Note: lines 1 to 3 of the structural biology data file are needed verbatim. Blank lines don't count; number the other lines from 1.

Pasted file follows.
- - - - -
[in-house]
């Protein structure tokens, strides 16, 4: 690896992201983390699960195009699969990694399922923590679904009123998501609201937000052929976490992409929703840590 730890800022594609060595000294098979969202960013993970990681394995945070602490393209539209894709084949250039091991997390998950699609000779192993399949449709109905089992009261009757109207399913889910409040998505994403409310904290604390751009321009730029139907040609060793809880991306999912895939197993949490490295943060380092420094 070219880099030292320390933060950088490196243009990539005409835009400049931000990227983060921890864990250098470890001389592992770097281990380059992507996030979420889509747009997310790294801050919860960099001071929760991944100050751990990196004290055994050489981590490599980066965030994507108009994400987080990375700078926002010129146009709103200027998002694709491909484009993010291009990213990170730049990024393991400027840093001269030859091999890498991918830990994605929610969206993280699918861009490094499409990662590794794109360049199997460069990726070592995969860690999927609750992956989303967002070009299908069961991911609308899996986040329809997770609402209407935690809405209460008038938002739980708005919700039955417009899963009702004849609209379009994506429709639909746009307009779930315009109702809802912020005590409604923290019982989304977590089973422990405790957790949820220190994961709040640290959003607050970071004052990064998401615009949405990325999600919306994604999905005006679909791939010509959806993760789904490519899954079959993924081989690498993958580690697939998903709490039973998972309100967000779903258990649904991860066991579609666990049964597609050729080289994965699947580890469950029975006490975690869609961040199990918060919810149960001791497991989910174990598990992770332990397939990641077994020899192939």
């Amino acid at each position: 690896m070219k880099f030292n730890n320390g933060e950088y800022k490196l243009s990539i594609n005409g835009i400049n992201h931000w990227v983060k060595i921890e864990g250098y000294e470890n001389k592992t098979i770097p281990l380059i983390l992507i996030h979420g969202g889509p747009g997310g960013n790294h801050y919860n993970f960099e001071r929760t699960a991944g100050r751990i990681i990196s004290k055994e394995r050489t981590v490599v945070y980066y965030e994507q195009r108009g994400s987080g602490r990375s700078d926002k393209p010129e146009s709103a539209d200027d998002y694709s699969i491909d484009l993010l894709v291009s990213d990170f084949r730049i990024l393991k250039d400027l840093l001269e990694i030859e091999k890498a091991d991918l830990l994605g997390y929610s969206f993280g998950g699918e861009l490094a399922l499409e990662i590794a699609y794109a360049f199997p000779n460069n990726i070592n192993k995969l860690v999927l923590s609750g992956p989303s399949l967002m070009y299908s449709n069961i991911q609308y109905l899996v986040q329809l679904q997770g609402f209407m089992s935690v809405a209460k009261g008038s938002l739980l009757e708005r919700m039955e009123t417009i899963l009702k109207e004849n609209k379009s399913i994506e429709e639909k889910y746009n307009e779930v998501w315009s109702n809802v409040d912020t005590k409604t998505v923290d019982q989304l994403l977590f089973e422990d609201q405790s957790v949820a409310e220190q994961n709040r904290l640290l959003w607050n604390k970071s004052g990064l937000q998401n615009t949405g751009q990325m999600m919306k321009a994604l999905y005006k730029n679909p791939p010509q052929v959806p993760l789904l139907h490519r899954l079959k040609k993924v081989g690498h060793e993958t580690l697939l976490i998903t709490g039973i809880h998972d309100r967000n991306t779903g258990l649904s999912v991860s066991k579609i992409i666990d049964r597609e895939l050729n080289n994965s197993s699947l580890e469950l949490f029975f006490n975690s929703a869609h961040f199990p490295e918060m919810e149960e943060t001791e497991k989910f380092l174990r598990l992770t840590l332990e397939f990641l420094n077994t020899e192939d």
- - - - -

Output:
[in-house]
């Protein structure tokens, strides 16, 4: 690896992201983390699960195009699969990694399922923590679904009123998501609201937000052929976490992409929703840590 730890800022594609060595000294098979969202960013993970990681394995945070602490393209539209894709084949250039091991997390998950699609000779192993399949449709109905089992009261009757109207399913889910409040998505994403409310904290604390751009321009730029139907040609060793809880991306999912895939197993949490490295943060380092420094 070219880099030292320390933060950088490196243009990539005409835009400049931000990227983060921890864990250098470890001389592992770097281990380059992507996030979420889509747009997310790294801050919860960099001071929760991944100050751990990196004290055994050489981590490599980066965030994507108009994400987080990375700078926002010129146009709103200027998002694709491909484009993010291009990213990170730049990024393991400027840093001269030859091999890498991918830990994605929610969206993280699918861009490094499409990662590794794109360049199997460069990726070592995969860690999927609750992956989303967002070009299908069961991911609308899996986040329809997770609402209407935690809405209460008038938002739980708005919700039955417009899963009702004849609209379009994506429709639909746009307009779930315009109702809802912020005590409604923290019982989304977590089973422990405790957790949820220190994961709040640290959003607050970071004052990064998401615009949405990325999600919306994604999905005006679909791939010509959806993760789904490519899954079959993924081989690498993958580690697939998903709490039973998972309100967000779903258990649904991860066991579609666990049964597609050729080289994965699947580890469950029975006490975690869609961040199990918060919810149960001791497991989910174990598990992770332990397939990641077994020899192939």
């Amino acid at each position: 690896m070219k880099f030292n730890n320390g933060e950088y800022k490196l243009s990539i594609n005409g835009i400049n992201h931000w990227v983060k060595i921890e864990g250098y000294e470890n001389k592992t098979i770097p281990l380059i983390l992507i996030h979420g969202g889509p747009g997310g960013n790294h801050y919860n993970f960099e001071r929760t699960a991944g100050r751990i990681i990196s004290k055994e394995r050489t981590v490599v945070y980066y965030e994507q195009r108009g994400s987080g602490r990375s700078d926002k393209p010129e146009s709103a539209d200027d998002y694709s699969i491909d484009l993010l894709v291009s990213d990170f084949r730049i990024l393991k250039d400027l840093l001269e990694i030859e091999k890498a091991d991918l830990l994605g997390y929610s969206f993280g998950g699918e861009l490094a399922l499409e990662i590794a699609y794109a360049f199997p000779n460069n990726i070592n192993k995969l860690v999927l923590s609750g992956p989303s399949l967002m070009y299908s449709n069961i991911q609308y109905l899996v986040q329809l679904q997770g609402f209407m089992s935690v809405a209460k009261g008038s938002l739980l009757e708005r919700m039955e009123t417009i899963l009702k109207e004849n609209k379009s399913i994506e429709e639909k889910y746009n307009e779930v998501w315009s109702n809802v409040d912020t005590k409604t998505v923290d019982q989304l994403l977590f089973e422990d609201q405790s957790v949820a409310e220190q994961n709040r904290l640290l959003w607050n604390k970071s004052g990064l937000q998401n615009t949405g751009q990325m999600m919306k321009a994604l999905y005006k730029n679909p791939p010509q052929v959806p993760l789904l139907h490519r899954l079959k040609k993924v081989g690498h060793e993958t580690l697939l976490i998903t709490g039973i809880h998972d309100r967000n991306t779903g258990l649904s999912v991860s066991k579609i992409i666990d049964r597609e895939l050729n080289n994965s197993s699947l580890e469950l949490f029975f006490n975690s929703a869609h961040f199990p490295e918060m919810e149960e943060t001791e497991k989910f380092l174990r598990l992770t840590l332990e397939f990641l420094n077994t020899e192939d």